Barak: Obama's speech lets us leave differences behind

Lieberman also comments on PM's "complex" US meetings, notes Jerusalem will not negotiate Palestinian right of return.

By GIL STERN STERN HOFFMAN, JPOST.COM STAFF
May 23, 2011 16:02
2 minute read.
Avigdor Lieberman

Avigdor Lieberman 521. (photo credit: Ariel Jerozolimski)

Defense Minster Ehud Barak on Monday said he thought US President Barack Obama's Sunday speech gives Israel a starting point from where the two countries can put their differences behind and move forward.

"In the end, as our first prime and defense minister David Ben Gurion said, Israel stands on two legs: its power and righteousness," Barak said.

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"That power," he said, "is actualized by the IDF and its strategic abilities, and its righteousness is our international legitimacy, internal unity, and especially the special relationship we have with the United States."

Referring to continuing efforts at preventing the Palestinians from seeking statehood in the United Nations in September, the defense minister said that it was of  "great importance, when facing the uncertainty of the months ahead, to find a way to say: 'Yes, but' - not to hide our hesitation, not to diminish the importance that we give to security concerns." Instead he said, Israel should "find a way to continue moving the Americans, with the Europeans, with whatever is possible to stop the diplomatic tsunami in September."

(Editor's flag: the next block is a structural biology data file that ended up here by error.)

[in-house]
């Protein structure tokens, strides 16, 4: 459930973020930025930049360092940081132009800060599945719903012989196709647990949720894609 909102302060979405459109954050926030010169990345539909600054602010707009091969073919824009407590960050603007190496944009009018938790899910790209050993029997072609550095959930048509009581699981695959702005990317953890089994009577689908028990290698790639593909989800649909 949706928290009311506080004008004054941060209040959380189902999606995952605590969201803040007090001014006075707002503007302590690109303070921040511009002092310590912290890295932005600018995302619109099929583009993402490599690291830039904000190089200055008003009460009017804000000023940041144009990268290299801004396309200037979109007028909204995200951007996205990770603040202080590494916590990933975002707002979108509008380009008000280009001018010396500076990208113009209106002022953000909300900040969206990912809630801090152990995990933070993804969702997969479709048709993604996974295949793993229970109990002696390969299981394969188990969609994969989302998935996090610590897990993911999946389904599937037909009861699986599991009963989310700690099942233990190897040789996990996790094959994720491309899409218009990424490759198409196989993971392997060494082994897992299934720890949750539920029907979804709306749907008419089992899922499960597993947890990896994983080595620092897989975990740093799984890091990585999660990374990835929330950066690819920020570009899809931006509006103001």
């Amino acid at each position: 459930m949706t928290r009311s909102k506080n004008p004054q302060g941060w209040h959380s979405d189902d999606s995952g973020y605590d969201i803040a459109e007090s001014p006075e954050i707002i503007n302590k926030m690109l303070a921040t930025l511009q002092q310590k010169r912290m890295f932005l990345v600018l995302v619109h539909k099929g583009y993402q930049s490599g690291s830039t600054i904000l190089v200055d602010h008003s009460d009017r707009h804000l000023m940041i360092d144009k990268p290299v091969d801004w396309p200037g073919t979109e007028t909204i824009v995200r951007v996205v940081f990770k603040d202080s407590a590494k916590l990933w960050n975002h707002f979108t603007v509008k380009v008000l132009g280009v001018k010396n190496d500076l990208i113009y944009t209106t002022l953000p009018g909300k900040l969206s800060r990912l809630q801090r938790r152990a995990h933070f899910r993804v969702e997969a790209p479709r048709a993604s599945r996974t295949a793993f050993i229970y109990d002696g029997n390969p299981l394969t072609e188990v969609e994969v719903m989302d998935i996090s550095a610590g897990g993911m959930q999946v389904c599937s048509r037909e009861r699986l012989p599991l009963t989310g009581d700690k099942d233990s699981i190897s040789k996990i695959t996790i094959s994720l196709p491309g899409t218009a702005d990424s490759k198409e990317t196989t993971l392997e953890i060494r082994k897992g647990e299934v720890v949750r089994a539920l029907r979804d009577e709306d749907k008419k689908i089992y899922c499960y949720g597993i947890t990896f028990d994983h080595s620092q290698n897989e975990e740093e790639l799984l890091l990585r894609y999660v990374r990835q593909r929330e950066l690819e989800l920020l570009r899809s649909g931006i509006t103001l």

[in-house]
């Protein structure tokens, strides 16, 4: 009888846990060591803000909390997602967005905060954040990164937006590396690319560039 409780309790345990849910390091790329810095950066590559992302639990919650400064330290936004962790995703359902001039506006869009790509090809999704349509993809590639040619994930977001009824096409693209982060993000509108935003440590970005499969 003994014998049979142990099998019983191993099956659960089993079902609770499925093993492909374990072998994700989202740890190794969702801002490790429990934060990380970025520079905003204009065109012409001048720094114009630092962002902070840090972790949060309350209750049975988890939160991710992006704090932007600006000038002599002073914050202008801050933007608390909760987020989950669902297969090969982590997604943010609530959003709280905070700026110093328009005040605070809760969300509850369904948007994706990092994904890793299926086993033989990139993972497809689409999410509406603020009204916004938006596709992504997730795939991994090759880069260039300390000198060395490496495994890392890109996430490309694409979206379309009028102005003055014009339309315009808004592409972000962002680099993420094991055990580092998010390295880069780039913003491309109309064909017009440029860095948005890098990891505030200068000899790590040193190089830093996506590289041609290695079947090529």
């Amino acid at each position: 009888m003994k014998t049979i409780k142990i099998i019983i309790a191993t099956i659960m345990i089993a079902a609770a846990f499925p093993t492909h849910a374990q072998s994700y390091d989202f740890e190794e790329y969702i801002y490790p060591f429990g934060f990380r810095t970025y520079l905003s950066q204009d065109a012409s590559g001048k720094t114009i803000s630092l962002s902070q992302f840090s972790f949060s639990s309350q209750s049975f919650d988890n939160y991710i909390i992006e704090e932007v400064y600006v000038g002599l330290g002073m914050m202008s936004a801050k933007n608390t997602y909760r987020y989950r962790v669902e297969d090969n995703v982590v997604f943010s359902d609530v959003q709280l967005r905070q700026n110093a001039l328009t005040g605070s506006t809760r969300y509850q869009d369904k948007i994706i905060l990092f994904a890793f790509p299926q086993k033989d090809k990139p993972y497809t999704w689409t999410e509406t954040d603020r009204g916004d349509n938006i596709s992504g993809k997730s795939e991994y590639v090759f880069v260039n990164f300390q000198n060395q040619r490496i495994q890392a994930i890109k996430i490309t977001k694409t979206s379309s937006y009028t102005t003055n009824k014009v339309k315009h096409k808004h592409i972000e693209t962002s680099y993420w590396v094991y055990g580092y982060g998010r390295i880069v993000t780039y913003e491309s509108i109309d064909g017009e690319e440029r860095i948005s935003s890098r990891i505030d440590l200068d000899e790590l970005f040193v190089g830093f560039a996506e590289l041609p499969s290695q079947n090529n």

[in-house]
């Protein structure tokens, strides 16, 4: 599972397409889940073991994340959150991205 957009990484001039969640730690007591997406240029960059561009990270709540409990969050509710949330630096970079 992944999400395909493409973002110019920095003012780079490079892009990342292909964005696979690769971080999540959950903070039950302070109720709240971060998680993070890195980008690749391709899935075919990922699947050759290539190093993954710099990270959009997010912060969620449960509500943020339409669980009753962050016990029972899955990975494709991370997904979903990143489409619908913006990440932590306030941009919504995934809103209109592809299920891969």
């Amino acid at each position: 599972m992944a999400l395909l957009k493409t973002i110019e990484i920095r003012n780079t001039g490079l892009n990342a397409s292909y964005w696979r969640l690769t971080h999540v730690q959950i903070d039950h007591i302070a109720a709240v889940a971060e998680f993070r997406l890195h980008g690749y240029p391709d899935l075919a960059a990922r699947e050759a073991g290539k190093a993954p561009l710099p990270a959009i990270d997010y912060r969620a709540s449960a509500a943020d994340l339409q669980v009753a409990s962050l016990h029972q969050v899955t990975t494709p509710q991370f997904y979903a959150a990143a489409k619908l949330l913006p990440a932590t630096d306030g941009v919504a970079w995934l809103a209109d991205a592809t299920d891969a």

Earlier Monday, Foreign Minister Avigdor Lieberman said Israel is ready to resume peace negotiations with the Palestinians "at any moment with no preconditions." Speaking at an Israel Beiteinu meeting, Lieberman's comments came in response to talk surrounding US President Barack Obama's two major speeches in the past week.

Lieberman also offered his support for what he described as Prime Minister Binyamin Netanyahu's "complex" meetings in Washington DC. "[Netanyahu] is representing Israeli society, not the press," Lieberman said. "There is no need to turn every dispute into [a] drama. Not everything is an apocalypse."

The foreign minister stressed that Israel and the US have many more commonalities than differences.

On Palestinian demands, Lieberman said, "I hear the mantra of the right of return. Anyone who talks of the right of return means destroying Israel," he said.

"There won't be negotiations on the right of return, not even for one refugee," Lieberman added. "The Palestinians can raise it but we won't accept even one."

The foreign minister wished Netanyahu success on the rest of his United States visit.


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